Best Final Four Performances

Who hasn’t enjoyed the coverage of March Madness? Particularly during this year, I’ve noted the upsurge in player intensity, the violence of the defensive tenacity, the officiating curbing their zealousness to blow the whistle. When the stakes are high, let the players play.

The way the tournament is organized, the way it can entrap even irreligious fans of college basketball to the sport for a month is immaculate. The preceding months of querying bracketology; over-assessing the amount of Quadrant 1 or 2 wins a team has, speculating on who actually will pull off a decibel level-upset — It’s a stream of dopamine straight into the soul.

We’ll now honor the players who responded most spectacularly to the pressures of a single-elimination tournament. Here are the best performances, ever displayed, during the Final Four.

Bill Walton (1973)

In a documentary revolving around the legacy of John Wooden, while reminiscing upon his upon his own time at UCLA, Bill Walton lamented: “We could have been perfect.”

During Walton’s heyday, UCLA managed 88 consecutive victories. He started his career with a win-loss record of 73-0.  His UCLA teams were almost perfect.

The Everest of Walton’s UCLA career was during the national championship game against Memphis, where he scored 44 points, going 21-22 from the floor. He could have been perfect, but his failure to completely achieve it was still adequate enough to dispose of the Memphis Tigers.

Danny Manning (1988)

Danny Manning was so spectacular during Kansas’s 1988 championship run, his team earned the moniker of “Danny and the Miracles.”

Great name for a band, correct?

In the national championship game against Oklahoma, Manning netted a double-double, scoring 31 points and grabbing 18 rebounds.

Kansas was only a 6 seed during their sprint through March. Their eventual coronation, atop the college basketball landscape was, indeed, a miracle.

Christian Laettner (1991)

It’s easy to loathe Christian Laettner. He embodies what we perceive as an entitled Duke basketball player.

His turnaround jumper against Kentucky remains the stuff of March Madness lore.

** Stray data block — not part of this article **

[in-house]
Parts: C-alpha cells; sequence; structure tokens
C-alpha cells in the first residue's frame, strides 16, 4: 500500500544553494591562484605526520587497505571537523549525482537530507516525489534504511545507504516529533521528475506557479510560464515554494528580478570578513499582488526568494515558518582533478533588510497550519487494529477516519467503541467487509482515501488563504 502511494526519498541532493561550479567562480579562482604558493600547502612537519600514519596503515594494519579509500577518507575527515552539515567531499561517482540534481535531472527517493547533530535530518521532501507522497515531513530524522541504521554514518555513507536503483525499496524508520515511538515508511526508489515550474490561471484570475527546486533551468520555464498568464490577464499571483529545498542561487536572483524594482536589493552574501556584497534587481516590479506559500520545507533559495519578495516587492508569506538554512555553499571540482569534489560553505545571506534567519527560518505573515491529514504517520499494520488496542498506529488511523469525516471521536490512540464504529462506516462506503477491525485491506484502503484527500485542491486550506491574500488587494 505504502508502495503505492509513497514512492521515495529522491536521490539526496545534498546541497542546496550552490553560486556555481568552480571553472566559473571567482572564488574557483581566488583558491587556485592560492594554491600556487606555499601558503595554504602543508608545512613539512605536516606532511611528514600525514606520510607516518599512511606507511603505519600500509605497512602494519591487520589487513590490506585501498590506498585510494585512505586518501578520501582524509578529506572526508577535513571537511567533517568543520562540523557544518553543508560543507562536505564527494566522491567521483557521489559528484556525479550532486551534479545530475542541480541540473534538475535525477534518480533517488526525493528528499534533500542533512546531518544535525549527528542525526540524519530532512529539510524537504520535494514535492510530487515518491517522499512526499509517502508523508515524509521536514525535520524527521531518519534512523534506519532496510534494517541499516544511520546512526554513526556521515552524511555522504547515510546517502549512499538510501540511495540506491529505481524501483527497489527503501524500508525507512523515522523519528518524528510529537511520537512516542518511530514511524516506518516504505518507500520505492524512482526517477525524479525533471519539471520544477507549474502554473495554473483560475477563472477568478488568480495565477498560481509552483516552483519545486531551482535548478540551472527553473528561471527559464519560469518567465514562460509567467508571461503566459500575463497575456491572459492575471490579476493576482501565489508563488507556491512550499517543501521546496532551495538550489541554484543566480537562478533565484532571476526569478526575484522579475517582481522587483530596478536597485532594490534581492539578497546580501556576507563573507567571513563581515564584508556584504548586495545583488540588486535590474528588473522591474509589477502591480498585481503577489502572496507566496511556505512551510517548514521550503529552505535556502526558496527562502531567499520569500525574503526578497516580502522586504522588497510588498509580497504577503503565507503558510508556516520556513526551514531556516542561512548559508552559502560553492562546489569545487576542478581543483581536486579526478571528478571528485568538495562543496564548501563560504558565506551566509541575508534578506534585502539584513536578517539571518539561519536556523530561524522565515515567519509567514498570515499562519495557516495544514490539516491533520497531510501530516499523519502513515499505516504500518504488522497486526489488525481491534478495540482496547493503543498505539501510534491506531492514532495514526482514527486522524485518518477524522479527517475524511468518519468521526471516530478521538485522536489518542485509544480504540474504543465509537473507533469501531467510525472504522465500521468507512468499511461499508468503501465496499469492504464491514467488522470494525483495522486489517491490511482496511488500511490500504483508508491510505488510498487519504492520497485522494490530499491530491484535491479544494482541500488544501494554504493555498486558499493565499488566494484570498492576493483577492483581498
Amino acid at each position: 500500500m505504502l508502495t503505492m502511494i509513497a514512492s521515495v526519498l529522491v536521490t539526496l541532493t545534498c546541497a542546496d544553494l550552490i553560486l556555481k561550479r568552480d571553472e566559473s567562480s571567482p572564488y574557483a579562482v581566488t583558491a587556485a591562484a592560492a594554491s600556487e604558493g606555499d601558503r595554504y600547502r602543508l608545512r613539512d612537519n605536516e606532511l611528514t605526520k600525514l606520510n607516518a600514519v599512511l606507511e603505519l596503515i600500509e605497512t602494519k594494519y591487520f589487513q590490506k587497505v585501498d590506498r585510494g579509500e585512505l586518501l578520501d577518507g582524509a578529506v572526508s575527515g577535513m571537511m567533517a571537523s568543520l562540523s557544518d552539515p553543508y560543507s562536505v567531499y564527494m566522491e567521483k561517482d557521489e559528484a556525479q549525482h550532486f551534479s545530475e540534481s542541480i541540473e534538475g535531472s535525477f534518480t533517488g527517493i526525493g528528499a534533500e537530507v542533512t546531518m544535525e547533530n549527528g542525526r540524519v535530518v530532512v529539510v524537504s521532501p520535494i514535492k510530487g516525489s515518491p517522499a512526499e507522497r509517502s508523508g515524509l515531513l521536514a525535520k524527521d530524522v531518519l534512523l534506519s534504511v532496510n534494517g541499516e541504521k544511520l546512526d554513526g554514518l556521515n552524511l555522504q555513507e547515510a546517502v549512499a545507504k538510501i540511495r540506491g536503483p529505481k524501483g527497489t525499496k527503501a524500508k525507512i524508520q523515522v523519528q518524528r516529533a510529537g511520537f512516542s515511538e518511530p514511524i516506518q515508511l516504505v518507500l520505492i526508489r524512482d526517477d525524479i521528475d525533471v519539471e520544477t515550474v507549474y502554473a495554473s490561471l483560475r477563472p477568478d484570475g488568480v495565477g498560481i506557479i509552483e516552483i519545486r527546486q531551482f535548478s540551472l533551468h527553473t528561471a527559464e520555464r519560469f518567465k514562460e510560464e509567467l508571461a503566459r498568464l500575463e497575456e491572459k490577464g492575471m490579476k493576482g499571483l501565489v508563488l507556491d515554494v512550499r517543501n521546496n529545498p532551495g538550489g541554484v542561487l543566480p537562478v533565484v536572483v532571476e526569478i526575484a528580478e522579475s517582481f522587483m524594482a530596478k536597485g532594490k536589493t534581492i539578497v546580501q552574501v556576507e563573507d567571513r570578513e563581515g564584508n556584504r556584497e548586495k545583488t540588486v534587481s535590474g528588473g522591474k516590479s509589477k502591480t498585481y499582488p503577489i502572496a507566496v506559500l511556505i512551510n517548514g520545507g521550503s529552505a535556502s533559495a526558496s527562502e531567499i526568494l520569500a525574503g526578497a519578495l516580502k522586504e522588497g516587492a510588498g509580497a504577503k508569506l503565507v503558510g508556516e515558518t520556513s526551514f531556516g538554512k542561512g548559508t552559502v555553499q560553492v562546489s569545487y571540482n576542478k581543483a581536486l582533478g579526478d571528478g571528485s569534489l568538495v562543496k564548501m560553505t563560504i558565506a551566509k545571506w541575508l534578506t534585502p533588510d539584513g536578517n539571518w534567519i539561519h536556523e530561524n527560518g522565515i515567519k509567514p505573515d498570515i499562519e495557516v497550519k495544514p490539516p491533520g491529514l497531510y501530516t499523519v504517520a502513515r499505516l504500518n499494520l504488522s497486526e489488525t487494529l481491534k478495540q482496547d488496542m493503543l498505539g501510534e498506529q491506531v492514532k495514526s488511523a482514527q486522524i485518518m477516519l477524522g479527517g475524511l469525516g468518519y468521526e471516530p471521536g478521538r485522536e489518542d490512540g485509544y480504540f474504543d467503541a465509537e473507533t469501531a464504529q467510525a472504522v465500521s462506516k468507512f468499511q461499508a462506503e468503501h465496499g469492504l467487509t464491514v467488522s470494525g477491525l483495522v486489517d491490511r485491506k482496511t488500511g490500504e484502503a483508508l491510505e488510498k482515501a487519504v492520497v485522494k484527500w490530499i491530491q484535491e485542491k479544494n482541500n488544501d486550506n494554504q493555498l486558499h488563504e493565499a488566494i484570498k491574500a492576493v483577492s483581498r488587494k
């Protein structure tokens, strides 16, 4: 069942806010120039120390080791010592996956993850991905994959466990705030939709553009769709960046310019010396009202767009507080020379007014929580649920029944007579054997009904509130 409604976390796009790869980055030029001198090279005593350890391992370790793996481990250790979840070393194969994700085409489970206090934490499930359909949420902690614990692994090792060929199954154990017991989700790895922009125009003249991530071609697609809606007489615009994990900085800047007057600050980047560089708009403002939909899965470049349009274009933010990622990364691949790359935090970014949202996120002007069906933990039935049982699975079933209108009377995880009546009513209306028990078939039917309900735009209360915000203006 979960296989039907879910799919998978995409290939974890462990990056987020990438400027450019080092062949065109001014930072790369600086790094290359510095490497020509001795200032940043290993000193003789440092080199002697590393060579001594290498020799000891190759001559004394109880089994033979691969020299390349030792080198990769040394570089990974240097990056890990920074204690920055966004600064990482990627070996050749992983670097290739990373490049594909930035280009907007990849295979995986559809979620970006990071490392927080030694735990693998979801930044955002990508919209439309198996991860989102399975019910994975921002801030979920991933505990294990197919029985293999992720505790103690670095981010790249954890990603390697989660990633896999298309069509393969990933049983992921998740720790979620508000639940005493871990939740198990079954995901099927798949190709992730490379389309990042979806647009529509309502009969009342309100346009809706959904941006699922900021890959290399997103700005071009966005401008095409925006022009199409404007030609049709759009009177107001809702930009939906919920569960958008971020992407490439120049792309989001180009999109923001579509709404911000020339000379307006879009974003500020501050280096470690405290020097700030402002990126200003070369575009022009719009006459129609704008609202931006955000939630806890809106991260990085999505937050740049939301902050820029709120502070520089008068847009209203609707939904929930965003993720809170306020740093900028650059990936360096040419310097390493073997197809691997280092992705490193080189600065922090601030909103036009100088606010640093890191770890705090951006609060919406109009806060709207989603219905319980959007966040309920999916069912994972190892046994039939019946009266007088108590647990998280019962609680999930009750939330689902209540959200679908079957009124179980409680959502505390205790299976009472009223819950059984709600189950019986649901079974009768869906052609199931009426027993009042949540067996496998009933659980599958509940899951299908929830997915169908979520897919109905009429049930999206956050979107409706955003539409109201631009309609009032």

In 1991, during the Final 4, he scored 28 points against a vaunted UNLV squad to capture a national championship for Duke. Moreover, he managed to score at least 18 points or more, in all 6 of Duke’s contests during the tournament.

Kemba Walker (2011)

Kemba Walker became a national sensation in 2011, when he almost singlehandedly won UConn a national title.

The Huskies finished 9th in the Big East during the regular season. They were not on the radar of any bracketologist for inclusion in the NCAA Tournament. They, however, improbably won the 2011 Big East Tournament, receiving an automatic bid.

Kemba put on a one-man show once inserted into March, willing UConn to victory after victory. During their unexpected advance, Walker averaged 23 points and played for almost the entirety of each game. If there was any remaining doubt about UConn’s legitimacy as a blue-blood program, Walker decisively expelled it.

Mateen Cleaves (2000)

The legend of Tom Izzo was pronounced most clearly by Matten Cleaves.

Michigan State had always been regarded as a gritty program, characteristic of the Midwest. Never was that on more staunch display during their title-winning antics, led by Cleaves, in 2000.

During the Spartan’s tournament run, Cleaves averaged 14.2 points, 4.5 assists, and 1.2 steals per game. He engineered the “Spartan Way,” one that would become distinctly manifest in the ensuing decades under Tom Izzo.

Lew Alcindor (1969)

A player so dominant, the NCAA had to outlaw the dunk to even the playing field against lesser foes.

Lew Alcindor, now Kareem Abdul-Jabbar, was the greatest college basketball player of all-time. One could argue he’s the greatest player of all-time. Yet, alas, his thoughtful disposition, his aversion to histrionics, has rendered him as an afterthought in the “Greatest Ever” debate.

In his final performance in college, Kareem went 15/20 from the floor against Purdue. He scored 37 points while pulling down 20 rebounds. UCLA, again, won a national championship as a result of his efforts.

Magic Johnson (1979)

Earvin Johnson became “Magic” Johnson in 1979. In the most viewed college basketball game of all-time, featuring Magic against his counterpoise, Larry Bird; Magic prevailed.

Anticipating his future as the engineer of “Showtime,” Johnson once said: “Y’all c’mon and gather round me. I love playing basketball, love it to death. And I love this attention. I eat it up. Long as you got questions, I have answers.”

His actions bespoke his words, against Indiana State.

Carmelo Anthony (2003)

College basketball lies in a nebulous area now, with the introduction of Name-Image-Likeness into the equation of how players elect to foster their future.

In the early-aughts, however, most observers of the sport were more curious about the inevitable impact of the one-and-done rule propositioned by the NBA.

Carmelo Anthony, and later Kevin Durant, proved in decisive terms, that some players are born ready, that the regimen of college was unnecessary for them to pursue their aspirations. In his final game against Kansas, Anthony spearheaded the Orangemen’s effort toward a title against Kansas. He executed a triple-double – 20 points, 10 rebounds, and 7 assists.

In his one year at Syracuse, he made the most of it.